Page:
The British main battle tank Chiftain at one time became the base for a number of armored vehicles for various purposes. Perhaps the most interesting project of such a revision appeared at the final stage of its operation. The tanks decommissioned from the army were proposed to be rebuilt into radio-controlled targets called Crazy Horse.
End of service
The Chiftain entered service with Great Britain in the mid-sixties and then became the mainstay of the armored forces for two decades. In 1983, the delivery of serial tanks of the new type Challenger I began, which in the foreseeable future should have led to the decommissioning of the obsolete Chieftains.
Some of the withdrawn from service tanks were planned to be sent for disposal. Some of the machines could be converted into equipment for other purposes. Other tanks were proposed to be sent to training grounds for use as targets and “tactical objects”. In this way, it was planned to distribute approx. 1000 tanks remaining in stock.
In 1987, an interesting proposal appeared on the combination of two methods of using decommissioned equipment. It provided for the restructuring of the main battle tank into a self-propelled target for use at training ranges. Such a model could provide a more effective preparation of calculations for anti-tank missile systems. At the same time, the production of a new model would be quite cheap – due to the use of a ready-made platform.
In the same 1987, the development of a set of measures began to turn a linear tank into a self-propelled target. The works were named Crazy Horse project – this name reflected the originality and even some madness of the original idea. The design was undertaken by the Royal Armament Research and Development Establishment (RARDE). These or those components were ordered from different commercial organizations.
Crazy Horse tank at the training ground. Photo The Tank Museum / tankmuseum.org
For the construction of an experimental target, RARDE received a serial Chiftain tank of the Mk I modification with serial number 00EB33, built by Vickers in the sixties. Before being transferred for alteration, this machine was operated in one of the training units.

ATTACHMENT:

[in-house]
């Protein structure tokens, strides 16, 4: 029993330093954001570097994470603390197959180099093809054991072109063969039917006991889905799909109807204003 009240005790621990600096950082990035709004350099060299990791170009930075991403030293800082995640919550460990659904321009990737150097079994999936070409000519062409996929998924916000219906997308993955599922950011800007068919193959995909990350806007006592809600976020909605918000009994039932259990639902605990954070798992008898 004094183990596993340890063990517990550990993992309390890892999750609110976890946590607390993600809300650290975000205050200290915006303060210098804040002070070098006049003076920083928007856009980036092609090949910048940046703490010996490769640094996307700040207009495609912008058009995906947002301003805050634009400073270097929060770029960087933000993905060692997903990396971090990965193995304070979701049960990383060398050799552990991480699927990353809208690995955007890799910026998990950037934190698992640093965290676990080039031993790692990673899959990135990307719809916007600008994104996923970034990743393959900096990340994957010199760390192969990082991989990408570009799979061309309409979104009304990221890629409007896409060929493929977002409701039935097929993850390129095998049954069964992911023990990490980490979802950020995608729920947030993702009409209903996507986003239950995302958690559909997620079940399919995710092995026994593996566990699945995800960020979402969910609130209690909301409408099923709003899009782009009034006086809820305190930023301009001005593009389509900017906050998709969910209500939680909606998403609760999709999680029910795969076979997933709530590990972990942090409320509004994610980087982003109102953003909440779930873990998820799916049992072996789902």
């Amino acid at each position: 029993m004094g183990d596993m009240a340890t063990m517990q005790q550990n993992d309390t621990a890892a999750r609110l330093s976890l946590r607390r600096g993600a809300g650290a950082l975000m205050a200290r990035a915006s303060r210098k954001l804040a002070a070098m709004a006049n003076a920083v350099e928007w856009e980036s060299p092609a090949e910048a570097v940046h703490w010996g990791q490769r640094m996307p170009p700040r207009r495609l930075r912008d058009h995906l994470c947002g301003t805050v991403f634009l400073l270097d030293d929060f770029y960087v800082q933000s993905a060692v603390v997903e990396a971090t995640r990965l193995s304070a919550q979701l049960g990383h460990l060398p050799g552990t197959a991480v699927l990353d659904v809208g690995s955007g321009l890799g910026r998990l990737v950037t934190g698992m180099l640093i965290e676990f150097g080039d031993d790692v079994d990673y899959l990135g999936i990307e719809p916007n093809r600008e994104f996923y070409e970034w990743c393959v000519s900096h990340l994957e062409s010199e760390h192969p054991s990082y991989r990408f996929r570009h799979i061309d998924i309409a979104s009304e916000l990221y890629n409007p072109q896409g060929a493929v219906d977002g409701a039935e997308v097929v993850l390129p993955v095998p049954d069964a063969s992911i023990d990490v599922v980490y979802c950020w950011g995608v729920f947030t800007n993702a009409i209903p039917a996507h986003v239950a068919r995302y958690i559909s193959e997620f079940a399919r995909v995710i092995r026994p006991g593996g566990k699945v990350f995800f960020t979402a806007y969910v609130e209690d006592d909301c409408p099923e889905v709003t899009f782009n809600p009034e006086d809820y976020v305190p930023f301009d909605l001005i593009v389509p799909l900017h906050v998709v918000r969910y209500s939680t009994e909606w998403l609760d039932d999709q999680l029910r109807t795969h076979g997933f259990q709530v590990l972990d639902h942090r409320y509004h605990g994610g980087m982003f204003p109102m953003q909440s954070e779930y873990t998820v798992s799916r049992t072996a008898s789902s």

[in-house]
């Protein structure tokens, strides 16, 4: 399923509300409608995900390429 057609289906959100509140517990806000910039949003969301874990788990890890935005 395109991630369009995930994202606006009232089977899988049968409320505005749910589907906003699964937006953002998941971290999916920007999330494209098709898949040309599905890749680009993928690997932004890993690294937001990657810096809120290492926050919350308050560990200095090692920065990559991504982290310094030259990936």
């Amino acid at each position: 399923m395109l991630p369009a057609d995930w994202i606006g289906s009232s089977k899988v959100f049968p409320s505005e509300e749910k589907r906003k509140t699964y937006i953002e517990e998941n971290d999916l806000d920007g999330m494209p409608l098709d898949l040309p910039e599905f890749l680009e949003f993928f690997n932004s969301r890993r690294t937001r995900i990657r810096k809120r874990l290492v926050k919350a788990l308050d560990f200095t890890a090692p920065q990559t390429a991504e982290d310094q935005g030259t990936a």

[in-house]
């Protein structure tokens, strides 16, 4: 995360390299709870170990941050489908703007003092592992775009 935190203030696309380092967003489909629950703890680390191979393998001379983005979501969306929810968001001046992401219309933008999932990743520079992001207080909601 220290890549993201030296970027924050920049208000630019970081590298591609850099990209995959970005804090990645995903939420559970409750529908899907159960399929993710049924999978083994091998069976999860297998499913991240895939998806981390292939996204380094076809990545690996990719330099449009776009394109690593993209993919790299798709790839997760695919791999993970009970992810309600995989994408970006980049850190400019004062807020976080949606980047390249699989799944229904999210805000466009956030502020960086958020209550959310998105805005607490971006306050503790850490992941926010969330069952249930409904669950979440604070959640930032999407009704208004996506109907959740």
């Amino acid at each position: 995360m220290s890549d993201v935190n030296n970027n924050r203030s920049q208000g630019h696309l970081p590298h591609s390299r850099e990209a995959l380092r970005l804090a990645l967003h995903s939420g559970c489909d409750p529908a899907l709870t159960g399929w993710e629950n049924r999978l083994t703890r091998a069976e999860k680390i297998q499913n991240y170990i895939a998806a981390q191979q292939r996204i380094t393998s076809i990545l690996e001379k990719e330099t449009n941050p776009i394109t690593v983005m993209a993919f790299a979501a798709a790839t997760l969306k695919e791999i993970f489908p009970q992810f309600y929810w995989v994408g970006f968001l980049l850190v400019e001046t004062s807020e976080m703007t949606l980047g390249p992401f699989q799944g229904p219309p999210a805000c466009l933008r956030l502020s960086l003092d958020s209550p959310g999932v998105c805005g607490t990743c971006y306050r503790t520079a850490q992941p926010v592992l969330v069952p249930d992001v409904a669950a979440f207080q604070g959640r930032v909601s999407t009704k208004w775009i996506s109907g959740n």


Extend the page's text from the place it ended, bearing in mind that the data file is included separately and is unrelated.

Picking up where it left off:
It was planned to include a remote operator-driver console in the new training complex. For its manufacture, RARDE received an Alvis Stormer armored vehicle.
The Crazy Horse project envisaged the use of the maximum number of units of the base tank while simultaneously removing and replacing individual components. By dismantling some units, it was proposed to reduce the weight of the vehicle, while increasing speed and maneuverability.
The armor parts of the hull and turret were not finalized, although most of the external equipment was removed from them. The power plant and chassis were not finalized. At the same time, all standard fuel tanks were removed from the tank and a small-volume container was installed in their place. It was assumed that this would reduce the likelihood of unwanted damage to tanks and fuel spills.
View to the other side. You can consider the emblem with the Indian. UK Department of Defense Photo
Curiously, a small internal tank could provide a cruising range of no more than a few miles. This was done in case of breakdowns in the remote control system. It was assumed that an armored vehicle that lost control would quickly run out of fuel, stop and not have time to go beyond the range.
Weapons, fire controls and other devices were removed from the turret and the fighting compartment. The frontal embrasure of the tower was closed with a solid plug. The tank no longer needed collective anti-nuclear protection. Some sources mention the removal of the radio station as unnecessary.
The habitable bays and their equipment have changed markedly. A remote control post was placed in the tower. The transmission of commands to the actuators was carried out by newly developed hydraulics. A camera above the driver’s seat and a monitor in the tower were used to monitor the road.
“Crazy Horse” received remote controls. It was made on the basis of Skyleader instruments originally used in aviation technology. The target tank was connected to the control vehicle via a two-way radio channel. The equipment received commands for the actuators from the console and sent back the video signal from the camera.
Control vehicle on the Alvis Stormer chassis. UK Department of Defense Photo